Our post-adoption journey with Stinkerbelle has been fairly atypical, if I compare it to other parents I have met or read or followed.
Because she was so tiny when referred to us, and when we brought her home, we have foregone many of the issues other parents deal with. And because of her language delays, we have yet to deal with any of the questions or issues of her self-discovery as an adoptee, or with regard to racial identity. Like, none.
Because she’s behind in both her receptive and expressive language, we haven’t had any big discussions about any of that stuff. But we haven’t avoided talking about things, either, and adoption is just another word in our everyday family-related lexicon, that carries no extra weight or import. Brown is a skin colour that is as beautiful as the blacks and tans and pinks and freckles and other colours we see every day, and brown eyes are the majority in this house so no biggie there either.
But I am learning that just because she’s not ASKING, it does not mean that she does not KNOW. She’s just sitting there, taking it all in.
The other day, randomly and thanks to Sesame Street, Stinkerbelle matter-of-factly compared our skin colours. “I have pretty dark skin. And you have pretty light skin.” This blew my mind, although I confess not because she noticed the difference, but because she used the complex and finely-nuanced descriptors of “light” and “dark” instead of, say, colours. DUDE. LIGHT. And DARK. I didn’t even know she knew those words except for talking about daytime and nighttime.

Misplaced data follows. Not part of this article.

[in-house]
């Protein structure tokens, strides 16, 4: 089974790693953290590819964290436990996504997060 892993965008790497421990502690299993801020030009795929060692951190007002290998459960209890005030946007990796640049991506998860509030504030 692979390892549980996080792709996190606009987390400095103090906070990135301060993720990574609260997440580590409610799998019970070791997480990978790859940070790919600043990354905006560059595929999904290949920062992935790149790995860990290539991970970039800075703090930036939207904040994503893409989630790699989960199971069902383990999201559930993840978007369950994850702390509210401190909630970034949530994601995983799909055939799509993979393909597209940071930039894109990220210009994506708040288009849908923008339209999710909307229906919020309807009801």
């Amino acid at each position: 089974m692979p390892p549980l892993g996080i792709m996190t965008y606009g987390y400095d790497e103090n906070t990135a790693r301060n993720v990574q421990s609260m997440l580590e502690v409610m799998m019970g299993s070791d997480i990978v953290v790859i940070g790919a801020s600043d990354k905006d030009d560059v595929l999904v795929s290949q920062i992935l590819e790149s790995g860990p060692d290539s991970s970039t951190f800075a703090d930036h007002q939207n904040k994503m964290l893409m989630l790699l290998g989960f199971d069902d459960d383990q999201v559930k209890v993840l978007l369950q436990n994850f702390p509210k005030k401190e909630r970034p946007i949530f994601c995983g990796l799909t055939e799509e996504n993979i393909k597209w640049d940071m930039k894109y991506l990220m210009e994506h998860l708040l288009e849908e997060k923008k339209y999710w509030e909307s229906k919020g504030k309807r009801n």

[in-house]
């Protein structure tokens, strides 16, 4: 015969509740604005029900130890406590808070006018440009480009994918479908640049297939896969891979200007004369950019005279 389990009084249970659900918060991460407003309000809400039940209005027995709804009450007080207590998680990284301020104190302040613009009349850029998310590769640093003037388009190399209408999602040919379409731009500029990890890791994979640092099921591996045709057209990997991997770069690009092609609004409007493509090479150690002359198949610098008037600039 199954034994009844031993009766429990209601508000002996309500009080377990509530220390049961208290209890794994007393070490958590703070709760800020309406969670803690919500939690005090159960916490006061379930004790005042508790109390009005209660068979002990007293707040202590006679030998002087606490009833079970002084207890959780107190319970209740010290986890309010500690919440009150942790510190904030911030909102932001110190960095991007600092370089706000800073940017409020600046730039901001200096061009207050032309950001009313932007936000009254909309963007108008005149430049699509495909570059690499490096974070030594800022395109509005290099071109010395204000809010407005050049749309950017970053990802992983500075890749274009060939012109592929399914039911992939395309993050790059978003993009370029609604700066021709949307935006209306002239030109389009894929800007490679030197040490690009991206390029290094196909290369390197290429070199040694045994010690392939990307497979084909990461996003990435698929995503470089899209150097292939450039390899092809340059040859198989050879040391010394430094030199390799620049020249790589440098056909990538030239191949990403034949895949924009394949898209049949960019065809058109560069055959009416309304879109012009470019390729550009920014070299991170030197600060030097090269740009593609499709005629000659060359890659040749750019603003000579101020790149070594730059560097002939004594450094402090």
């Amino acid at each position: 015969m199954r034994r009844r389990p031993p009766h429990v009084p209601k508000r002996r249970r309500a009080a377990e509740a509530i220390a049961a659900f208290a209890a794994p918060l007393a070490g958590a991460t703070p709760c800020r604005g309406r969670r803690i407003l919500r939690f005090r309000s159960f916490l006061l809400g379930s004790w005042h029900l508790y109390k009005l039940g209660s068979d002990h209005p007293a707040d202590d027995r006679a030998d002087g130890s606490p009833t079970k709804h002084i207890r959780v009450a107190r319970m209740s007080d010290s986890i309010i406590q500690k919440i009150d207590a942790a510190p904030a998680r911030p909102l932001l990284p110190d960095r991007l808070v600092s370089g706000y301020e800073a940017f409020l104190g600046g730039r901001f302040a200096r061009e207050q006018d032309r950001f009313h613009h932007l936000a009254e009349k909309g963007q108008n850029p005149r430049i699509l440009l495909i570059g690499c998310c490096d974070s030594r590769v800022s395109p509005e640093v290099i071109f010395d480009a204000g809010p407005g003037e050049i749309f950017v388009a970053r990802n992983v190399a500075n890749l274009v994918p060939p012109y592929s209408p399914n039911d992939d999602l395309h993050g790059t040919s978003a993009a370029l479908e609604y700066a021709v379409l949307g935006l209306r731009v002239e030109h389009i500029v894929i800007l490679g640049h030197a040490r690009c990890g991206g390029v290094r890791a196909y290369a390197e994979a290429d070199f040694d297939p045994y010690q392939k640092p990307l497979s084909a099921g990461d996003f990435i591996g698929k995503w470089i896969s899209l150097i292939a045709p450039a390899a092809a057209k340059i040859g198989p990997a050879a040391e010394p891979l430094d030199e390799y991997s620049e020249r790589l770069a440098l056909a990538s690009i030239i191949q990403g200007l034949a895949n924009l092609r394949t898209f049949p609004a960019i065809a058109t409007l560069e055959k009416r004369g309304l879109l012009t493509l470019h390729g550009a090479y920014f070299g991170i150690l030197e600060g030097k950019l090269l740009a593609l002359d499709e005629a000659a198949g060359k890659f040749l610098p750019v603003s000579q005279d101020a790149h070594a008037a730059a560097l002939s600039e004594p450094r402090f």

But today, today is when she blew my mind.
We were looking through pictures on the fabulous Chris’s blog of their family’s recent adoption, and I was talking about the pictures very simply. What the boy is doing. Who the older lady is. What game they are playing. Basic stuff.
But at the end, at a photo on a plane, I said that they had just flown home from Ethiopia where they had adopted their son just a few days ago. My emphasis was on “A FEW DAYS AGO” because we’ve been talking a lot about time, and that it was very exciting because it was new.
Stinkerbelle asked “Is the boy in Eth-ee-po-pi-ya?”
I blinked. “No honey, he is in Canada now! He was born in Ethiopia but they adopted him, and so now he lives in Canada.”
She pointed a thumb at her chest, all puffed out, and said “Just! Like! ME!”
I was a little stunned. I mean, I know we’ve talked about Ethiopia and adoption, but naively I didn’t think she actually INTERNALIZED it at all.
So, as my eyes began to well up, I grabbed her and hugged her and said, “Yep, but you came home YEARS ago!” And I tickled her to let her know this was a happy thing.
And then she squirmed away from me.”Mommy?”
“Yes?” I said, bracing for The Big Questions.
“Can we go outside and blow bubbles now?”